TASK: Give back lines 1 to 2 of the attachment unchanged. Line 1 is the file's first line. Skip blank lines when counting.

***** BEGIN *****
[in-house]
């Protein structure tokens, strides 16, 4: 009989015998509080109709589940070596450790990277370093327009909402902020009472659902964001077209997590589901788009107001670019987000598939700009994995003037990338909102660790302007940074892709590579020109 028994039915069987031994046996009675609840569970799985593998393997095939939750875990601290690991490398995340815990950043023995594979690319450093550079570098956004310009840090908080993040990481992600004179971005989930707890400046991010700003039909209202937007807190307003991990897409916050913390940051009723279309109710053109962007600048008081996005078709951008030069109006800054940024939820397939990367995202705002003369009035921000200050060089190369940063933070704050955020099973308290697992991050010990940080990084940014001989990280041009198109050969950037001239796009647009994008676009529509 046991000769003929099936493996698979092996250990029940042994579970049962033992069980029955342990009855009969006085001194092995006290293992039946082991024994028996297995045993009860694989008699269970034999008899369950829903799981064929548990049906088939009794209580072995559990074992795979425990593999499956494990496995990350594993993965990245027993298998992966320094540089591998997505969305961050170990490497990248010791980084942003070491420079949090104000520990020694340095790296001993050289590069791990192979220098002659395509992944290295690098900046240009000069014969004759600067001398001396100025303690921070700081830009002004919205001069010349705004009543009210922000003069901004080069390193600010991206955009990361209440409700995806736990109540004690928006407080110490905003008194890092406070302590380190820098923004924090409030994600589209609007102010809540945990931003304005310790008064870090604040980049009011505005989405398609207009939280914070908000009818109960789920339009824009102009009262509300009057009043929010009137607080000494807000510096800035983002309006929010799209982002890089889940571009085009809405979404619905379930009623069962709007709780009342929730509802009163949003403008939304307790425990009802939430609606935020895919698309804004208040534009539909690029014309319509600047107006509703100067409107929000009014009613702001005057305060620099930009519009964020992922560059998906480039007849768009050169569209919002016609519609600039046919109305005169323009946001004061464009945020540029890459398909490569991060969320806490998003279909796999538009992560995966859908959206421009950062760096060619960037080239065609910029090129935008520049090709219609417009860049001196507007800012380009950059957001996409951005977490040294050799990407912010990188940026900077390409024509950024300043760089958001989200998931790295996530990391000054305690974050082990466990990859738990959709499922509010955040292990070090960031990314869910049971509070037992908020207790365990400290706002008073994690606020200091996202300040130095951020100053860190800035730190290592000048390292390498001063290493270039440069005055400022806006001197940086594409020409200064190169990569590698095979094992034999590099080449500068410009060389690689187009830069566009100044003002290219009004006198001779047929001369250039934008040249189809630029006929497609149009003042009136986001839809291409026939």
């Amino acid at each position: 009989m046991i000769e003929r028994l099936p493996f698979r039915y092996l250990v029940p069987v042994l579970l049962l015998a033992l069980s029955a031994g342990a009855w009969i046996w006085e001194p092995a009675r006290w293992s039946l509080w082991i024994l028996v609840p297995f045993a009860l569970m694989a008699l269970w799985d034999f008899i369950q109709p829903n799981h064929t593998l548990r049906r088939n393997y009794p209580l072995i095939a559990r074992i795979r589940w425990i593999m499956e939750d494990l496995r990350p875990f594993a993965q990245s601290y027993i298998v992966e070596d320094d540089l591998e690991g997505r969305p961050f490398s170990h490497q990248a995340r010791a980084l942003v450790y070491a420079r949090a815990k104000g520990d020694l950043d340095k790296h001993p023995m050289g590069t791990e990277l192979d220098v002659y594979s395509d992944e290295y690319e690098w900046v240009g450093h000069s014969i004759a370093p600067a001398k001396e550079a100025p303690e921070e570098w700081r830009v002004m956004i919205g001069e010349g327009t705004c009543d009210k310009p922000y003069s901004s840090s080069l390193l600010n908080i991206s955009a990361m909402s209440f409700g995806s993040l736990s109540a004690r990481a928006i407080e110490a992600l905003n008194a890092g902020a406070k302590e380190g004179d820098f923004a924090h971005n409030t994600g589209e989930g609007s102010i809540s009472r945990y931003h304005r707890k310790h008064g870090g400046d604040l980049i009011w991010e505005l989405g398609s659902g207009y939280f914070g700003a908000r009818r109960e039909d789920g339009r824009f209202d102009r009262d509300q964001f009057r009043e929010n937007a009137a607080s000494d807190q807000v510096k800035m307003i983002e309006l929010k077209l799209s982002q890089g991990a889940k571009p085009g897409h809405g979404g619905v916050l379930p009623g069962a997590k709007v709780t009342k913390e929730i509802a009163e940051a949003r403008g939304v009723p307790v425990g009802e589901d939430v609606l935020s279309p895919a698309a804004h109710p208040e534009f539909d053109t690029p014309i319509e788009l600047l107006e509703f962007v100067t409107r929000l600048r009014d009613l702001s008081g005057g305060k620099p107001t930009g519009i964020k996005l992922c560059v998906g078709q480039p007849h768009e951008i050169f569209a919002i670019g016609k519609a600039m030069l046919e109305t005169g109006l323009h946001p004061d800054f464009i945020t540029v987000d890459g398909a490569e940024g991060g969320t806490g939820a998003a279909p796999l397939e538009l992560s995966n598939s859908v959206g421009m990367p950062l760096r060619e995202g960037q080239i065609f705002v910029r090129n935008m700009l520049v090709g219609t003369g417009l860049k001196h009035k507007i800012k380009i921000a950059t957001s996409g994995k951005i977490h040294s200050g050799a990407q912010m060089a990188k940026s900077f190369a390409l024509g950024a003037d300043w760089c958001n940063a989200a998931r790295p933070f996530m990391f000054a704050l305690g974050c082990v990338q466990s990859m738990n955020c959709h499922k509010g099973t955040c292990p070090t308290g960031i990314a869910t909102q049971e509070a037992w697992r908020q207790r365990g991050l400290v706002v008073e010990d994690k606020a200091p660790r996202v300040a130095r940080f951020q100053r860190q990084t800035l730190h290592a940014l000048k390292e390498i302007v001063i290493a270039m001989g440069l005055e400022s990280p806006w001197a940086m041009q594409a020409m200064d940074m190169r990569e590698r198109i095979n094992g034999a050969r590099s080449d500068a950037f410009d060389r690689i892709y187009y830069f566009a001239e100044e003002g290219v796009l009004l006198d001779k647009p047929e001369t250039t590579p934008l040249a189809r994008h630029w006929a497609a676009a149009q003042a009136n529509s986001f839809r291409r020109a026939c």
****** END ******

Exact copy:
[in-house]
């Protein structure tokens, strides 16, 4: 009989015998509080109709589940070596450790990277370093327009909402902020009472659902964001077209997590589901788009107001670019987000598939700009994995003037990338909102660790302007940074892709590579020109 028994039915069987031994046996009675609840569970799985593998393997095939939750875990601290690991490398995340815990950043023995594979690319450093550079570098956004310009840090908080993040990481992600004179971005989930707890400046991010700003039909209202937007807190307003991990897409916050913390940051009723279309109710053109962007600048008081996005078709951008030069109006800054940024939820397939990367995202705002003369009035921000200050060089190369940063933070704050955020099973308290697992991050010990940080990084940014001989990280041009198109050969950037001239796009647009994008676009529509 046991000769003929099936493996698979092996250990029940042994579970049962033992069980029955342990009855009969006085001194092995006290293992039946082991024994028996297995045993009860694989008699269970034999008899369950829903799981064929548990049906088939009794209580072995559990074992795979425990593999499956494990496995990350594993993965990245027993298998992966320094540089591998997505969305961050170990490497990248010791980084942003070491420079949090104000520990020694340095790296001993050289590069791990192979220098002659395509992944290295690098900046240009000069014969004759600067001398001396100025303690921070700081830009002004919205001069010349705004009543009210922000003069901004080069390193600010991206955009990361209440409700995806736990109540004690928006407080110490905003008194890092406070302590380190820098923004924090409030994600589209609007102010809540945990931003304005310790008064870090604040980049009011505005989405398609207009939280914070908000009818109960789920339009824009102009009262509300009057009043929010009137607080000494807000510096800035983002309006929010799209982002890089889940571009085009809405979404619905379930009623069962709007709780009342929730509802009163949003403008939304307790425990009802939430609606935020895919698309804004208040534009539909690029014309319509600047107006509703100067409107929000009014009613702001005057305060620099930009519009964020992922560059998906480039007849768009050169569209919002016609519609600039046919109305005169323009946001004061464009945020540029890459398909490569991060969320806490998003279909796999538009992560995966859908959206421009950062760096060619960037080239065609910029090129935008520049090709219609417009860049001196507007800012380009950059957001996409951005977490040294050799990407912010990188940026900077390409024509950024300043760089958001989200998931790295996530990391000054305690974050082990466990990859738990959709499922509010955040292990070090960031990314869910049971509070037992908020207790365990400290706002008073994690606020200091996202300040130095951020100053860190800035730190290592000048390292390498001063290493270039440069005055400022806006001197940086594409020409200064190169990569590698095979094992034999590099080449500068410009060389690689187009830069566009100044003002290219009004006198001779047929001369250039934008040249189809630029006929497609149009003042009136986001839809291409026939």